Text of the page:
FOUNTAIN HILLS, Ariz. -- Randy Johnson is waiting for the Arizona Diamondbacks to come to him with specific trade possibilities, with his only firm stipulation being that the new team be a contender, one of his agents said on Friday.
Johnson returned this week from a tour of Japan by major league players for his annual Randy Johnson Invitational golf tournament to benefit the Cystic Fibrosis Foundation of Arizona. But Johnson wouldn't talk about any baseball issues, referring all questions to agent Alan Nero, who also was at the tournament.
"Most of Randy's desire to leave is not because he doesn't want to be a Diamondback," Nero said. "It's because at this stage of
his career he's got some milestones that he'd like to achieve and
he's a competitor. It's hard to work as hard as you work at age 40
[actually 41] and come to the yard and not feel like you have the
very best possibility of competing."
Johnson will earn $16 million next season, the final year of his contract with Arizona, and the Diamondbacks are listening to
offers. The New York Yankees head the list of teams with interest,
but the Anaheim Angels and Chicago White Sox also could be
possibilities. Johnson has the right to veto any trade.
"The bottom line is he is a Diamondback, he's under contract," the agent said. "If what's best for the Diamondbacks is they
decide he won't be traded, he's a very honorable guy. This is home.
He will live up to his contract and at the end of the year he will
be a free agent."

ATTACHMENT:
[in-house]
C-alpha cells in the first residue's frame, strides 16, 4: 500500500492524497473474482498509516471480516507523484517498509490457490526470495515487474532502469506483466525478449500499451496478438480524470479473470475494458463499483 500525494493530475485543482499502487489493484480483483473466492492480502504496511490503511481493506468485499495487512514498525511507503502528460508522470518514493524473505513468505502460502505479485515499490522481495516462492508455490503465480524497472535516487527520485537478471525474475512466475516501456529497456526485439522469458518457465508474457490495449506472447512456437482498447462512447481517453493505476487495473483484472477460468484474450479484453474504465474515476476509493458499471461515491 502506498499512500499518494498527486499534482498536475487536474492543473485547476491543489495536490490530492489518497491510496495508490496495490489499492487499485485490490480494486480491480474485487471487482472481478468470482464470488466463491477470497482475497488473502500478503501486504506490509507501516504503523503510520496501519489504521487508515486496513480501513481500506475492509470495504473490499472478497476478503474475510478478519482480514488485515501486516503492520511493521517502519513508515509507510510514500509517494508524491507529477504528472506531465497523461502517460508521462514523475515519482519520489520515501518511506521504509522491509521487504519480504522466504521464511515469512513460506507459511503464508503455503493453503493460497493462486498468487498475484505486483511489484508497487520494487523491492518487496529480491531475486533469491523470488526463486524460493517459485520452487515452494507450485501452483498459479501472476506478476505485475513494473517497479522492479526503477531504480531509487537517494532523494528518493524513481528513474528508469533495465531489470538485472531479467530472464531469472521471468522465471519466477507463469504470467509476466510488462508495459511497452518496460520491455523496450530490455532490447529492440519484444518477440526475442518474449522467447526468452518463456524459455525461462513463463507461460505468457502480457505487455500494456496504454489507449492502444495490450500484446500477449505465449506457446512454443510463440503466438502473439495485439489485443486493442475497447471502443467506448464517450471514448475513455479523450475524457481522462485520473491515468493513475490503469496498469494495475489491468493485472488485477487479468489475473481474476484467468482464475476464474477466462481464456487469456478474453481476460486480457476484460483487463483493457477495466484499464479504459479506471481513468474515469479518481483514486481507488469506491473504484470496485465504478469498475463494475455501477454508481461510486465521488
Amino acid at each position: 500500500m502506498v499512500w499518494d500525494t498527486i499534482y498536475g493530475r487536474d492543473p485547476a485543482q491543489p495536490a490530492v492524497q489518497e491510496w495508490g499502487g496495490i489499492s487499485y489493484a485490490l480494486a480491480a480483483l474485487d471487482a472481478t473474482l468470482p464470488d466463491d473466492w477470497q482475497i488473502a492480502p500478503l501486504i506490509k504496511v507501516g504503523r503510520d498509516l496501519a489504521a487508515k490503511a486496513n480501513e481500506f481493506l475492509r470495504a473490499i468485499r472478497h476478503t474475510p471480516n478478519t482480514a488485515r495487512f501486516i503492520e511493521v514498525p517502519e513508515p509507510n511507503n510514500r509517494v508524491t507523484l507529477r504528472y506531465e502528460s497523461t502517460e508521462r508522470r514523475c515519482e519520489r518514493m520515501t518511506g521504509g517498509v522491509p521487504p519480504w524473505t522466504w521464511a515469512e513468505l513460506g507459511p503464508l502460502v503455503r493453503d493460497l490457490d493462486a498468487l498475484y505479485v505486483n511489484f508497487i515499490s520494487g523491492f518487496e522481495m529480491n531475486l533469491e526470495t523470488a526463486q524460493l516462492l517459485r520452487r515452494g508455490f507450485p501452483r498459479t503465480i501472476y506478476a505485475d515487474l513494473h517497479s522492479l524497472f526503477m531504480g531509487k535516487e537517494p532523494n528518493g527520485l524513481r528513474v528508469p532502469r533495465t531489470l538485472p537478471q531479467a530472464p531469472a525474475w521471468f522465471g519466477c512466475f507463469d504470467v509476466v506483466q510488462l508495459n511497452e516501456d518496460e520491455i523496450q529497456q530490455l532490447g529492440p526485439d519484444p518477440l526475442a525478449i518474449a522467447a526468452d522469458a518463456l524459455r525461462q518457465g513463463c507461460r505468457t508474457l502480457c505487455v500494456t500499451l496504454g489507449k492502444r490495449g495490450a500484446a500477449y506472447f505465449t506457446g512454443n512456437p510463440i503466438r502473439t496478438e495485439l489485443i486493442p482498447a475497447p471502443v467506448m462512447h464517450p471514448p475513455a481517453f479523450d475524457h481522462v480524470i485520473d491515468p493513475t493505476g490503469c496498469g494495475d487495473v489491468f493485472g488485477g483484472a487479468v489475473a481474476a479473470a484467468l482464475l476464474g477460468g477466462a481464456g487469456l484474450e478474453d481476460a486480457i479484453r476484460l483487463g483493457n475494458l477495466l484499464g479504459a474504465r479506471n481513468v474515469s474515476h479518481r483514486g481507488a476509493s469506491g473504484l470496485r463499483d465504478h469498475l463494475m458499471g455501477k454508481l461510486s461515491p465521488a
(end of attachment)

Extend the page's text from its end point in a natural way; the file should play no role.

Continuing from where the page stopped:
Johnson won Cy Young Awards in his first four seasons with
Arizona and was second to Roger Clemens in Cy Young voting this
year, even though Johnson was on a club that lost 111 games, tied
for 10th-most in baseball history.
In many aspects, it was the Big Unit's most impressive season.
Coming off knee surgery, Johnson was 16-14, but the team scored three or fewer runs for him in all but one of those losses. He was 13-2 when the Diamondbacks scored more than two runs. Johnson was second in the majors with a 2.60 ERA and led the majors in strikeouts at 290. Along the way, he pitched a perfect game, passed 4,000 strikeouts and passed Steve Carlton to become the most prolific left-handed strikeout pitcher in baseball history. He
ranks No. 3 on the strikeout list behind Nolan Ryan and Clemens.
Johnson had his best seasons with Arizona and lives in Paradise Valley, a 20-minute drive to Bank One Ballpark, but he wants to end his career with a top team.
General manager Joe Garagiola Jr., who did not return telephone messages on Friday, held a telephone conference call with Johnson's agents on Wednesday to talk about the situation.
A trade seems to make sense for a team in transition. The
Diamondbacks could rid themselves of a huge contract and get some
young talent in return. The situation is far from adversarial, Nero
"No one's a culprit. No one's trying to do anything to hurt
anyone," Nero said. "It's not Randy turning his back on the team.
It's not the team turning its back on him. It's determining what's
best for everybody and trying to make it a win-win for everybody.
That's what it's about and I trust Joe is going to make every
attempt to do that."
Johnson would prefer any trade be completed before the start of next season, rather than have him endure the constant speculation
that dogged him throughout the 2003 season. But even that is not a
steadfast demand, Nero said.
"There's no real hurry," the agent said. "Everybody likes to
know where they're going and we all want closure. But there's no
present deadline that's been imposed on anyone. The only real
deadline there is the July trade deadline."
Still, Nero said, Johnson doesn't want another season of
constant trade speculation. The most logical time for a deal, he
said, would be the winter meetings in December.